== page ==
It has been just 4 months since the Annual Meeting of the African Science Academies, held in Kampala. Already, the Network of African Science Academies (NASAC) and its members have agreed on a draft strategic plan for African Academies. This new initiative, known as the African Science Academies Development Agenda (ASADA) is being driven by the African Academies themselves, with plans well underway to finalise and formally adopt the plans later this year.

ASADA meeting

ASADA meeting

The 5 year plan provides a road map for science academy development and associated evidence based science advisory activities on the continent. The plan is built to support four strategic goals:

  1. Positioning and strengthening NASAC to fulfil its role as the voice of African science academies
  2. Initiating and strengthening science academies in Africa
  3. Fostering collaboration among science academies for the advancement of capacity development and science in Africa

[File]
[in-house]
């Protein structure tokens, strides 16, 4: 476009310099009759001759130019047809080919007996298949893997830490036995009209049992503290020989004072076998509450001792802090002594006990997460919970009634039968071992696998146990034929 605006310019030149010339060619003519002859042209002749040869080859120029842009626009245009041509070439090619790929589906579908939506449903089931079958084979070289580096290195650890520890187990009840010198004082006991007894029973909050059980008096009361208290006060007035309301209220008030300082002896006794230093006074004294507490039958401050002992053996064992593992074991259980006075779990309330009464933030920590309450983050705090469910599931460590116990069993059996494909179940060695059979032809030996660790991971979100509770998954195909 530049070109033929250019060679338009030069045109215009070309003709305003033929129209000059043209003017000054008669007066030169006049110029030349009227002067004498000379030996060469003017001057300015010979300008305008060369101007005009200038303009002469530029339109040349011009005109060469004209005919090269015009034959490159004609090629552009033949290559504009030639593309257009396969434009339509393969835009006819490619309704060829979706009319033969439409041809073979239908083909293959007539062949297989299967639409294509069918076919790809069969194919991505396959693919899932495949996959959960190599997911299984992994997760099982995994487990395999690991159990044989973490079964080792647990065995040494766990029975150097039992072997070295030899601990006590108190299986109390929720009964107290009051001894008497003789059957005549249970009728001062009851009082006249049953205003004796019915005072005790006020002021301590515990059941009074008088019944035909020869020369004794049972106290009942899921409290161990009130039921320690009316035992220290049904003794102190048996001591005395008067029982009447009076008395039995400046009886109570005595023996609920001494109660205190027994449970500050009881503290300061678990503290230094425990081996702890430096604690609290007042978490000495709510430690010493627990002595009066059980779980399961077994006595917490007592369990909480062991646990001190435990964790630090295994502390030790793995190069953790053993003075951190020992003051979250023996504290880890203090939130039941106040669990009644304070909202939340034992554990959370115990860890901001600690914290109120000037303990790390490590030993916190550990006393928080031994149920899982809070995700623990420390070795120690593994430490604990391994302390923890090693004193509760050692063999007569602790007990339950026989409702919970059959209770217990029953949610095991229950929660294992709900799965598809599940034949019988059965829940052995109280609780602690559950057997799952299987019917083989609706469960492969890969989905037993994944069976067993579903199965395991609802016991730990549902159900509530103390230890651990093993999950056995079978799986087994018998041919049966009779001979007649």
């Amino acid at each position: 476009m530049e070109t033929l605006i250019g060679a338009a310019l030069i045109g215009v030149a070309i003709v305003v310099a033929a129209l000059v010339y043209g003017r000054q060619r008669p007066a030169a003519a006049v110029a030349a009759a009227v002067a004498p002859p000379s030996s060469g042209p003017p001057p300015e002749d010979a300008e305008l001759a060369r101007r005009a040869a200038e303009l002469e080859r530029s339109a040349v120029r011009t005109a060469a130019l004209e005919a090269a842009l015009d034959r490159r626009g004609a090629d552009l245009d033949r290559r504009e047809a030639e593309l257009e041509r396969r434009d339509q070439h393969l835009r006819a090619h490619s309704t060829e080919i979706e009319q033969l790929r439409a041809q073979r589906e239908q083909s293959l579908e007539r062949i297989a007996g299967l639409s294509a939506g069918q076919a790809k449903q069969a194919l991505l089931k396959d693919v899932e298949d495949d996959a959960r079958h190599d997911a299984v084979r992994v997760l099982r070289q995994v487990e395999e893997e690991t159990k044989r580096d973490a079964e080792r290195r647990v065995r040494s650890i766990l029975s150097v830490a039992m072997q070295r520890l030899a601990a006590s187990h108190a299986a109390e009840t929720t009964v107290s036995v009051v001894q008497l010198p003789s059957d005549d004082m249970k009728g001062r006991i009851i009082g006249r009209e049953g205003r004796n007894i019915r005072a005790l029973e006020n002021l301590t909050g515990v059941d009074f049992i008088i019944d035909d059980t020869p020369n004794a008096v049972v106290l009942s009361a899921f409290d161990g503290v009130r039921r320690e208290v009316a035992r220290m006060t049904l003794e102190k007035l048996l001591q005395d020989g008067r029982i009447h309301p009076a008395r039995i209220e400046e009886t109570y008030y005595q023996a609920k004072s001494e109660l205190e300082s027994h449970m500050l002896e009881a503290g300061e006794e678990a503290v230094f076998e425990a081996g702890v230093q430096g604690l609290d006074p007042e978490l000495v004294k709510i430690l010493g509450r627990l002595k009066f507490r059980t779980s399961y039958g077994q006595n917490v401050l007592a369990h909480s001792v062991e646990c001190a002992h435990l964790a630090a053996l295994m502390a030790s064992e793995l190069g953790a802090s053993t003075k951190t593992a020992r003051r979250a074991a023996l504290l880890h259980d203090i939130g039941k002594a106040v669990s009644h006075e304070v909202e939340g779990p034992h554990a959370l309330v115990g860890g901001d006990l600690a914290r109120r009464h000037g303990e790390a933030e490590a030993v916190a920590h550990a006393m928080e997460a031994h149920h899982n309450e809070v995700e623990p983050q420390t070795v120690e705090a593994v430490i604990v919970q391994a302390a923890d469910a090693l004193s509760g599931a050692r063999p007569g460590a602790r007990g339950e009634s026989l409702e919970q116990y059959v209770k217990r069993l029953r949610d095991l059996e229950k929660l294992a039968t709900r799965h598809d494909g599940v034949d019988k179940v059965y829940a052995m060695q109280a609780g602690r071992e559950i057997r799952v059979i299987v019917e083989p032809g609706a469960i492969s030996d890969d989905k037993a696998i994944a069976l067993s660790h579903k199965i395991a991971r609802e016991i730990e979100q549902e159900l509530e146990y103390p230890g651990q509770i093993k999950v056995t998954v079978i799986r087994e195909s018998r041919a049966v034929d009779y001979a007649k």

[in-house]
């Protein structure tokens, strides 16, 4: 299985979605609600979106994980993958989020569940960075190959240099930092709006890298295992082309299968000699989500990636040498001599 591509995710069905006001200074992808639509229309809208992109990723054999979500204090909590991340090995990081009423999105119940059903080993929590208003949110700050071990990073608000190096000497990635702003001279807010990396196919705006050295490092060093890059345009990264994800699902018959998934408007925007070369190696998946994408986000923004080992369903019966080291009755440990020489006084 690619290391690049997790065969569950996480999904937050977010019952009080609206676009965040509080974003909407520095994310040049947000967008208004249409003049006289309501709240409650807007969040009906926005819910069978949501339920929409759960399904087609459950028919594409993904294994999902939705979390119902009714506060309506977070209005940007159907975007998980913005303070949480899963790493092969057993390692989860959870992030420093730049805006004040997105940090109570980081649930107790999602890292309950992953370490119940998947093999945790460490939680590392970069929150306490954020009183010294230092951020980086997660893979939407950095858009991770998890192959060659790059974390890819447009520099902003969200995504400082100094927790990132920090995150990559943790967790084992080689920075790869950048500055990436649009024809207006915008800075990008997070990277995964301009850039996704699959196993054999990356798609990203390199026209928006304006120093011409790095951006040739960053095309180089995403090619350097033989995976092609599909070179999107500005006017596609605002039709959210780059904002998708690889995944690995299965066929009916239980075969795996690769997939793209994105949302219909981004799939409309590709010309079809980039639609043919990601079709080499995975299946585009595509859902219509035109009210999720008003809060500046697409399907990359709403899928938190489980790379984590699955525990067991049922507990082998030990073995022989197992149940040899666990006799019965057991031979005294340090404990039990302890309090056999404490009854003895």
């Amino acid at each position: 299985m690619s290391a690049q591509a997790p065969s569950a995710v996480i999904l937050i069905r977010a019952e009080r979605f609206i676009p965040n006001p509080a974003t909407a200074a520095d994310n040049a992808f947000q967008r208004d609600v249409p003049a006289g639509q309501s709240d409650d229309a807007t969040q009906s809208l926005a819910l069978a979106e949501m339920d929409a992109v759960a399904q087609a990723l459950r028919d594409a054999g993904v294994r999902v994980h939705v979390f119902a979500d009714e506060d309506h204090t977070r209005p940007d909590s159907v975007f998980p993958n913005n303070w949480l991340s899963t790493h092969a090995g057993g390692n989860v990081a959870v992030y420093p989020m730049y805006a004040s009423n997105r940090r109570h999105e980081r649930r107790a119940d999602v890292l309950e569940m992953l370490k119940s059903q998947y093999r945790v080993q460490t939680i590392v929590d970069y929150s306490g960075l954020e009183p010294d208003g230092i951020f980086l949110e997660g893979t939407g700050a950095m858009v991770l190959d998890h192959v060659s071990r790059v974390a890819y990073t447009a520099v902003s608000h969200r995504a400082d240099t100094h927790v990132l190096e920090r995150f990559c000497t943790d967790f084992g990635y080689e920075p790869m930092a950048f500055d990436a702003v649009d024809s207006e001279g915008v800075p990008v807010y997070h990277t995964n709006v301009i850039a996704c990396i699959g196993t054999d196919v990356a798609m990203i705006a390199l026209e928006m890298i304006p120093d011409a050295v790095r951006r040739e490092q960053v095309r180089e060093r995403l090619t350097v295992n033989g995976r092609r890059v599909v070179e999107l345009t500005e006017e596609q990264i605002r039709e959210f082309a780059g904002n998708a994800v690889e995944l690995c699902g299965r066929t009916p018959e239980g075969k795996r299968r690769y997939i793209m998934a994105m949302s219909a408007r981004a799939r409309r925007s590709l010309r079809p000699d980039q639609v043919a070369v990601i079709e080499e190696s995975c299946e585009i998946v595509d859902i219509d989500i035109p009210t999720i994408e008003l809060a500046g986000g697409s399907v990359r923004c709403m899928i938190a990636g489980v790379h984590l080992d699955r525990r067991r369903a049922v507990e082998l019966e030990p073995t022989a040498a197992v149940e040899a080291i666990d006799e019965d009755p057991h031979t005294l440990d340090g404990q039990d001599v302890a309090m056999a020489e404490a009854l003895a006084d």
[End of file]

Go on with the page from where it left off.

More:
4. Focusing on the development goals of Africa and their implementation by promoting and undertaking scientific activities that align with the Agenda 2063 and the STI strategy for Africa of the African Union.

The discussions were lively at times, and also humorous. Professor Tomori (Nigerian Academy of sciences) brought the house down with his simile of how the African Academy of Sciences (AAS) and NASAC should work together. The organisations have unique niches, with AAS being an organisation of individual Fellows and NASAC a network of academies. Prof Tomori explained their differences, their roles and how they related to each other.

Attending this meeting was heartening, seeing the African academies committing to working together with such a sense of ownership. Unusually, this initiative has not led to the establishment of a new African institution, simply strengthening an existing one, in this case NASAC. A key part of the new programme will be partnerships, with a stronger scope than previously for academies both within and outside Africa to work together on issues of common interest.

This kind of demand driven framework should help the Royal Society and other academies to think how they work with African Academies in future. I’m grateful to the Academy of Science of South Africa (ASSAf)  as the host academy for including me in this pivotal meeting.